Plums

(Prunus domestica) Japanese plums flower about the same time as apricots and require cross pollination. For that reason they rarely perform with our late season frosts. European Plums are grown throughout the world and are distinguished by their very sweet, firm, typically freestone fruit. In addition to being great for fresh eating, many European Plum varieties are excellent for canning and drying. While most European Plums are considered partially self-fertile. European plums flower later than Japanese and some Japanese hybrids and frequently escape frost injury. They are recommended for central and northern areas and those with high altitudes.

Blue Damson - A small, vigorous, rugged, erect growing plum tree. White flowers are borne in clusters of 2-3 on short spurs, and solitary or 2-3 in axils on one year old wood. The later spring bloom time of the flowers makes them less prone to frost damage. The foliage is dark green. Fruit production begins in 3-4 years. This tree bears heavy crops of purplish blue juicy, tart plums that ripens in August to October. The self-fertile tree adapts to a wide range of soil types and is cold hardy and tolerates strong winds. Thinning is not necessary for Damsons  Sold out for 2020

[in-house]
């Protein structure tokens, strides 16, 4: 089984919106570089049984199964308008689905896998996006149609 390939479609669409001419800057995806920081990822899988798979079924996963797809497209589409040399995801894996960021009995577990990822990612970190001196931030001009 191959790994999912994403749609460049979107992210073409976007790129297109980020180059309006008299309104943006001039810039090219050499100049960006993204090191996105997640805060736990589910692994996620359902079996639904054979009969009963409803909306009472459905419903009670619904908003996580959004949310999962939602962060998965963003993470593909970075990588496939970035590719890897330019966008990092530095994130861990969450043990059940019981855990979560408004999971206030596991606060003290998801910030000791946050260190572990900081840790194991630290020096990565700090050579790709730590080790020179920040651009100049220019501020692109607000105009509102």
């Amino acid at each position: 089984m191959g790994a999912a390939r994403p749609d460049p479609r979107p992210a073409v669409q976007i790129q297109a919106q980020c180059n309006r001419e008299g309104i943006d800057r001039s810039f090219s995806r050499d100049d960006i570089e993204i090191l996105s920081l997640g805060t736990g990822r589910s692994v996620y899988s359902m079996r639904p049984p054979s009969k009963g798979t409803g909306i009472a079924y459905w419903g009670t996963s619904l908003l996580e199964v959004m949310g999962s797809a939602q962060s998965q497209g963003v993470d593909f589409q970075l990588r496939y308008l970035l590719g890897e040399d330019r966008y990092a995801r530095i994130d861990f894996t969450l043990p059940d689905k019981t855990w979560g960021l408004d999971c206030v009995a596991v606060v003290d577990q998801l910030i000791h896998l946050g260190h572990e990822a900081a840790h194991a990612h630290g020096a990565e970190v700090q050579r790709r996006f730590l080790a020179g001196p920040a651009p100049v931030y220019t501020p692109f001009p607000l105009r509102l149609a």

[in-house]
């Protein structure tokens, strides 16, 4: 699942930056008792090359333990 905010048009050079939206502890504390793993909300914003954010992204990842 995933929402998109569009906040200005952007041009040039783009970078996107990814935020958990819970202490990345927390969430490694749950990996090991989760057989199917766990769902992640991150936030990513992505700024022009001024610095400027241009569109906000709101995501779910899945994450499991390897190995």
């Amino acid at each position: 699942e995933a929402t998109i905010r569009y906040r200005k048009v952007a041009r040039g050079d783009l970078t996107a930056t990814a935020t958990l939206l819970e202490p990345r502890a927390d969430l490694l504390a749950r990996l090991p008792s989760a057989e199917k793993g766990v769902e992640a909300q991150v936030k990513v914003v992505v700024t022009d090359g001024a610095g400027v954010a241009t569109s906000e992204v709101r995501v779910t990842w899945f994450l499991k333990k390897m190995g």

Early Italian - This classic European variety bears abundant crops of juicy and sweet, purple blue plums. The large size fruit are very high in Vitamin C. Also rated very high for sauces and canning. The plum for drying into prunes!  It is a naturally small tree, self fruitful but may get the best yields with another variety of European plum. Early Italian is easy to grow and is the earliest to ripen of the European Plums we offer.  4'-5' $29.95

 

Santa Rosa - Beautiful, large, red fruits with gold flesh. This big producer from Luther Burbank bears sweet plums that are delicious when eaten fresh, cooked or canned. The tree is vigorous and easy-to-grow. Originates from Santa Rosa, California in 1906. Heat-tolerant. Clingstone. Ripens in mid July. Self-pollinating. Sold out for 2020